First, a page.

This GenSpring Family Offices study provides a deeper understanding of similarities and differences between men's and women's perceptions of wealth, involvement, awareness and decision making, family wealth practices, and wealth transfer intentions.
In 2006, GenSpring Family Offices sponsored a study of over 100 affluent women to determine their knowledge, awareness and involvement, decision making and communication, family experiences around wealth, attitudes, values and practices for wealth preservation; wealth transfer intentions, and preferred characteristics for their wealth advisor.
The wealth management landscape has come to be characterized by complexity and conflicts of interest, presenting significant challenges for wealthy families. How, then, does one obtain quality wealth management advice and services with no conflicts of interest?
Is GenSpring right for you? To answer this question, it might be helpful to understand the motivations for creating GenSpring.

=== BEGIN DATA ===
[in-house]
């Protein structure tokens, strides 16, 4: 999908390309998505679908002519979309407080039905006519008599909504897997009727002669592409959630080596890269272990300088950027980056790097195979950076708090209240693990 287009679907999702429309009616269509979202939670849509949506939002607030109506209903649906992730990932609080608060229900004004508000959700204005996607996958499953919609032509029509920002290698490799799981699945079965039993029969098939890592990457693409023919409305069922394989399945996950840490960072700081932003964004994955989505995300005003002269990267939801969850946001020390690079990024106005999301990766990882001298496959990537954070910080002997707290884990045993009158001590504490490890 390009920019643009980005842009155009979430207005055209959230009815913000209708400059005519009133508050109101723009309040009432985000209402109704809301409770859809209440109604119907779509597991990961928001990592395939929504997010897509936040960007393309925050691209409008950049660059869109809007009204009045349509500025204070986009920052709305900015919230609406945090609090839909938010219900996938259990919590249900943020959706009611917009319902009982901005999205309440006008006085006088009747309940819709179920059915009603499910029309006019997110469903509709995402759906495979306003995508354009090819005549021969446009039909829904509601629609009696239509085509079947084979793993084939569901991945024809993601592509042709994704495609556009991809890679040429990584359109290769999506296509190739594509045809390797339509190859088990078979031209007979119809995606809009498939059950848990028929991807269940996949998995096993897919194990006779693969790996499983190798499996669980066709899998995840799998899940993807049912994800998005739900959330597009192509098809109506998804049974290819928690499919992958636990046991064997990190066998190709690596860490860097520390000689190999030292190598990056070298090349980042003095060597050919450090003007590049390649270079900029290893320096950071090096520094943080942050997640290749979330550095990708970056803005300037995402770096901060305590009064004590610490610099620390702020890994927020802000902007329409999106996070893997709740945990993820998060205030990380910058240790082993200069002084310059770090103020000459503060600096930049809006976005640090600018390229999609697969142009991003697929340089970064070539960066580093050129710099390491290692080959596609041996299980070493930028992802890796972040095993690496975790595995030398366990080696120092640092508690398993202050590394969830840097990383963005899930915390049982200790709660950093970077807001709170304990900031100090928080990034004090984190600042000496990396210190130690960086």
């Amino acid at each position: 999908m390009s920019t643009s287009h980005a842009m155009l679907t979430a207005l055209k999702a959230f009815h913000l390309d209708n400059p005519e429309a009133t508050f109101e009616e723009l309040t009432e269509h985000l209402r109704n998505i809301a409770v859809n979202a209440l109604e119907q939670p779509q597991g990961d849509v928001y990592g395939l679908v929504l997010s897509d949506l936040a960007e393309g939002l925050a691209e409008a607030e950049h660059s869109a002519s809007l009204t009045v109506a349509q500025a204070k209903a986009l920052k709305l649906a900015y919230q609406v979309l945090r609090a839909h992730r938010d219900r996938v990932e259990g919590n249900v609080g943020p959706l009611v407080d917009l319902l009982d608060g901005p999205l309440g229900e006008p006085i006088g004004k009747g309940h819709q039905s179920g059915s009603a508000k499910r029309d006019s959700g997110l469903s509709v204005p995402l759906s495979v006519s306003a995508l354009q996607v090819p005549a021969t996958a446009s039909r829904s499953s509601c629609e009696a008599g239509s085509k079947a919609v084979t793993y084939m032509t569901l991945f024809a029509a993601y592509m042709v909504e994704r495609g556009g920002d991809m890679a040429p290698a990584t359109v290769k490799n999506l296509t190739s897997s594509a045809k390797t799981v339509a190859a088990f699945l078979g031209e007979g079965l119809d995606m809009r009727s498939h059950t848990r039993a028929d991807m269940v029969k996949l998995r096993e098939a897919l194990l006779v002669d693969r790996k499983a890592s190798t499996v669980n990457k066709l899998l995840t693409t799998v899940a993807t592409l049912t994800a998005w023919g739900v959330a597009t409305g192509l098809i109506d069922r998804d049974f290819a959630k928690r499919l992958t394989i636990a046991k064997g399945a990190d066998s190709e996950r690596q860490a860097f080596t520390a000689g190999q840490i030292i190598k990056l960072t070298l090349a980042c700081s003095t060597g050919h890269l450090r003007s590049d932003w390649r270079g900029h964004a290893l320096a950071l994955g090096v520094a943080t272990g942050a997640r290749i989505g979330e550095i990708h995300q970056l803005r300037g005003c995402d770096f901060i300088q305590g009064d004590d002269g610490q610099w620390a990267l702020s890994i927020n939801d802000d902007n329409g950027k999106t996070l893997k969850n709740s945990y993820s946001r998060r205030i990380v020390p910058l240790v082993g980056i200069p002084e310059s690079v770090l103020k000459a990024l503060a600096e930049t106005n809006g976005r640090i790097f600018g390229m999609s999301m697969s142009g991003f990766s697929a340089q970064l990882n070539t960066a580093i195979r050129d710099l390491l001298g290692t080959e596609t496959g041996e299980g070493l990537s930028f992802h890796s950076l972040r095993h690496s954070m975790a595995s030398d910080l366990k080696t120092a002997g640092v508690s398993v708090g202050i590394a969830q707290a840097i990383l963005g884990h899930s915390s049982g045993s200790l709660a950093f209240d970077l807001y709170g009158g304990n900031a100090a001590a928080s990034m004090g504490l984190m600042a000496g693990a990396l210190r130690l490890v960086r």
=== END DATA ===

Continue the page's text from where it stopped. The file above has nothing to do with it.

Over the last dozen years the lines that once existed between firms selling investment products and those advising on their merits have become blurred. Regrettably, regulatory agencies have failed to keep abreast of this change by not requiring banks and broker-dealers to adhere to the same fiduciary standard which has always applied to investment advisors. In this white paper, GenSpring's CEO explains how to tell the difference between a wealth management firm that is selling investment products and one that is your advocate and advises solely on the merits.
In recent years, the multi-family office (MFO) concept has been attracting some of the wealthiest families. GenSpring Family Offices realizes that for families to sustain wealth, they must engage in activities that go beyond managing their money.
While many wealthy people desire to pass most of their wealth to their children, grandchildren, and other heirs, they often grapple with a fundamental question: "Can our wealth benefit our generation and be passed on to future generations while also having a positive impact on those future generations? Our experience tells us that sustaining family wealth is indeed possible.